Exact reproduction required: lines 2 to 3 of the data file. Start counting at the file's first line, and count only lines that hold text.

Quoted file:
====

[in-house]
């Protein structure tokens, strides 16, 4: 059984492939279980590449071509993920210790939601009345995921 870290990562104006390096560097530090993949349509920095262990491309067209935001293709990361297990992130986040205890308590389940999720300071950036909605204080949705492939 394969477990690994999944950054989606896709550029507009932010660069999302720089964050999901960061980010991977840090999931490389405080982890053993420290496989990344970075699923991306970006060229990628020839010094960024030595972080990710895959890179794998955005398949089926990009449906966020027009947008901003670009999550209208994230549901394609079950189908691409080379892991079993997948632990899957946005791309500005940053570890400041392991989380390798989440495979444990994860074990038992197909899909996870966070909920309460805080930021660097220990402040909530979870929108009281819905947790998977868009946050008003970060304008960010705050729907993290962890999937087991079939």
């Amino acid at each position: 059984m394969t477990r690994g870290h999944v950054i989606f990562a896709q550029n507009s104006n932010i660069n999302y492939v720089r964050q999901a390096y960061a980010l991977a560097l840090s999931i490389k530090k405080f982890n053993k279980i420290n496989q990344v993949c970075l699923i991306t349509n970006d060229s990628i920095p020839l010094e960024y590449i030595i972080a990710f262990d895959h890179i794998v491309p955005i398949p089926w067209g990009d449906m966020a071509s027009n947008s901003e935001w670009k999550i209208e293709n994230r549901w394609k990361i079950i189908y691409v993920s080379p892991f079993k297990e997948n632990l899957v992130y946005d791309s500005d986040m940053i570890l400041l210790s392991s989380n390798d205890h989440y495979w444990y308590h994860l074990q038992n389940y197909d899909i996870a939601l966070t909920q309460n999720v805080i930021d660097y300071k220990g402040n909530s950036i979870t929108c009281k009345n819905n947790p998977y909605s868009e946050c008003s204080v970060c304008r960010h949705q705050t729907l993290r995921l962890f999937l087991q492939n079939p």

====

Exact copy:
């Protein structure tokens, strides 16, 4: 059984492939279980590449071509993920210790939601009345995921 870290990562104006390096560097530090993949349509920095262990491309067209935001293709990361297990992130986040205890308590389940999720300071950036909605204080949705492939 394969477990690994999944950054989606896709550029507009932010660069999302720089964050999901960061980010991977840090999931490389405080982890053993420290496989990344970075699923991306970006060229990628020839010094960024030595972080990710895959890179794998955005398949089926990009449906966020027009947008901003670009999550209208994230549901394609079950189908691409080379892991079993997948632990899957946005791309500005940053570890400041392991989380390798989440495979444990994860074990038992197909899909996870966070909920309460805080930021660097220990402040909530979870929108009281819905947790998977868009946050008003970060304008960010705050729907993290962890999937087991079939």
């Amino acid at each position: 059984m394969t477990r690994g870290h999944v950054i989606f990562a896709q550029n507009s104006n932010i660069n999302y492939v720089r964050q999901a390096y960061a980010l991977a560097l840090s999931i490389k530090k405080f982890n053993k279980i420290n496989q990344v993949c970075l699923i991306t349509n970006d060229s990628i920095p020839l010094e960024y590449i030595i972080a990710f262990d895959h890179i794998v491309p955005i398949p089926w067209g990009d449906m966020a071509s027009n947008s901003e935001w670009k999550i209208e293709n994230r549901w394609k990361i079950i189908y691409v993920s080379p892991f079993k297990e997948n632990l899957v992130y946005d791309s500005d986040m940053i570890l400041l210790s392991s989380n390798d205890h989440y495979w444990y308590h994860l074990q038992n389940y197909d899909i996870a939601l966070t909920q309460n999720v805080i930021d660097y300071k220990g402040n909530s950036i979870t929108c009281k009345n819905n947790p998977y909605s868009e946050c008003s204080v970060c304008r960010h949705q705050t729907l993290r995921l962890f999937l087991q492939n079939p």